And this feels really home in JavaScript because we are used to write a code like this where we have a bag of values, we kind of just want to scoop them up into an object and pass them around as little record types or structures.

And you might have noticed this little question mark on the address property here and this is called a optional property.

We need this because by default, type systems like Flow and TypeScript, they assume that everything has a value and isn't null or undefined by default.

And they do that for a very good reason and it's to stop these terrible exceptions. These are the bane of every JavaScript engineer ever where we're trying to call a function on something that doesn't exist or we're trying to access a property on a null object. And these are always the worst because what you'll do is you'll go into your code base and you'll have to find that one weird edge case where you're not doing a null check or you're not assigning a property you should be doing. And you'll probably actually just end up putting up a pull request that looks like this. Has anyone ever written this kind of code? Yeah, this is pretty idiomatic, it's terrible. Thankfully, we have the stuff that we were seeing earlier from Kyle that will make this a little bit nicer to do. But with types this is not so much of a problem anymore. And this problem exists in JavaScript because of something called null references. So in the very first programming languages, if you said that you had an integer, you have to actually provide an integer value. You couldn't assign null to it.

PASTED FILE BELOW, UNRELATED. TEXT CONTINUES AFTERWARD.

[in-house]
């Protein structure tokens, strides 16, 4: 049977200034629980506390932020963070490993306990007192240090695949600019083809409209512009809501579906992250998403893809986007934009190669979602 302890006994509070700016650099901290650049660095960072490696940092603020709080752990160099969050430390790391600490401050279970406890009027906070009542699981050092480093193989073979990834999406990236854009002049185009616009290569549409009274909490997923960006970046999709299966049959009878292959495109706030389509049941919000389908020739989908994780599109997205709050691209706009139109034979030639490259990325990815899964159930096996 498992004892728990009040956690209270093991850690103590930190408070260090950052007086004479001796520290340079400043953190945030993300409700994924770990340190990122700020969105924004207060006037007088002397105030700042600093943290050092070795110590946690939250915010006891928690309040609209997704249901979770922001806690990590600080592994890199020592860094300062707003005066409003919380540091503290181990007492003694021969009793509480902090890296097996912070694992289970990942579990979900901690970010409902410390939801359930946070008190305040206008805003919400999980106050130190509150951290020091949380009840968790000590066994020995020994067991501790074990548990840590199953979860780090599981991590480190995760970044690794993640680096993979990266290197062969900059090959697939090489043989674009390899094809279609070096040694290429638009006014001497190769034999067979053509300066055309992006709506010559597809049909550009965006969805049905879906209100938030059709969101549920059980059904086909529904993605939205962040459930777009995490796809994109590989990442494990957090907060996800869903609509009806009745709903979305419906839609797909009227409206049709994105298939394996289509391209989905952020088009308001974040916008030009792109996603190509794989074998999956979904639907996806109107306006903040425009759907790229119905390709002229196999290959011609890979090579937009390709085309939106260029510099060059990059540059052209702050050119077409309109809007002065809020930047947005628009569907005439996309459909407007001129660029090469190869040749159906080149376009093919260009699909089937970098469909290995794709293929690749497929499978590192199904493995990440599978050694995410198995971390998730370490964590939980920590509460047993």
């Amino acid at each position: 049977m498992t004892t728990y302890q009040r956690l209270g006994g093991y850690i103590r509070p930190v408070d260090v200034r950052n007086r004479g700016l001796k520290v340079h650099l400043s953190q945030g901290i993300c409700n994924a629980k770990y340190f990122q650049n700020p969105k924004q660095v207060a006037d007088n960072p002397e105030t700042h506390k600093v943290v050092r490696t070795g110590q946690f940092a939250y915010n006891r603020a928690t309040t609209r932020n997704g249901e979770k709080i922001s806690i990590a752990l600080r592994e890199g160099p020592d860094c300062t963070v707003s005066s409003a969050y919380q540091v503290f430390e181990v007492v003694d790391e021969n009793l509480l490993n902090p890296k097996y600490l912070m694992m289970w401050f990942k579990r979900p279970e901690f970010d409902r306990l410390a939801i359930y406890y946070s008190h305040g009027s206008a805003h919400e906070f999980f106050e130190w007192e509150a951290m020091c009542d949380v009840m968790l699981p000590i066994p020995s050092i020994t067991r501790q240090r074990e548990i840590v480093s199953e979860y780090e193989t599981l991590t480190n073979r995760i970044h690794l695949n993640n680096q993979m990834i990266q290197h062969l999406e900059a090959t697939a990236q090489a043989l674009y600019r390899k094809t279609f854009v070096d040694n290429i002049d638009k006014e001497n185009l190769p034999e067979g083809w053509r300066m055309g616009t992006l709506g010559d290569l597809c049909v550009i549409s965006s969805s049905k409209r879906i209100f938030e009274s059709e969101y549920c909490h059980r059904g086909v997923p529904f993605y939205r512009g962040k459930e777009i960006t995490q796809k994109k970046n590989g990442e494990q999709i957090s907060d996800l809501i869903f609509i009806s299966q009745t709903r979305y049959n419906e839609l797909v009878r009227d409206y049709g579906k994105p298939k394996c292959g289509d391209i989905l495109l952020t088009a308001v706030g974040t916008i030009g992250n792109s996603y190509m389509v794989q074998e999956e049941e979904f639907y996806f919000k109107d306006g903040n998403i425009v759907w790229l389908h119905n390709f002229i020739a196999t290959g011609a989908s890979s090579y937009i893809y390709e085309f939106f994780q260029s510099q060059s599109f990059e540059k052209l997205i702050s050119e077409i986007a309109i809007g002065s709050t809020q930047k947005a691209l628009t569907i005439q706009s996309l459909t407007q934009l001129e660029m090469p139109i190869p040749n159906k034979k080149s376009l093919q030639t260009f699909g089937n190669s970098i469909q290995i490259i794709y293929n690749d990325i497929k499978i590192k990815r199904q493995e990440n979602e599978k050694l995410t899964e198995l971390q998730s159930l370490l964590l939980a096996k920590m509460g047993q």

So someone actually invented the idea of saying, hey, it's okay to put null there as well.

And it was this guy called Tony Hoare.

He did it back in 1966, a long, long time ago, over 50 years ago.

And many, many years later, he looked back at this and was like, what did I do? Why did I do this? And he called this his billion dollar mistake. Which I think is a pretty amazing claim to fame. And for me, getting rid of null references is a no-brainer. It makes your code a lot nicer if you say, hey, I want a string and then you can just start working with that string. You don't have to worry about doing that ceremony of doing null reference checks or doing early returns or throwing if it's not exactly what you expected.

And if you are willing to accept a null or undefined value, you can use a nullable type.

And a nullable string is actually just an alias for another type of union.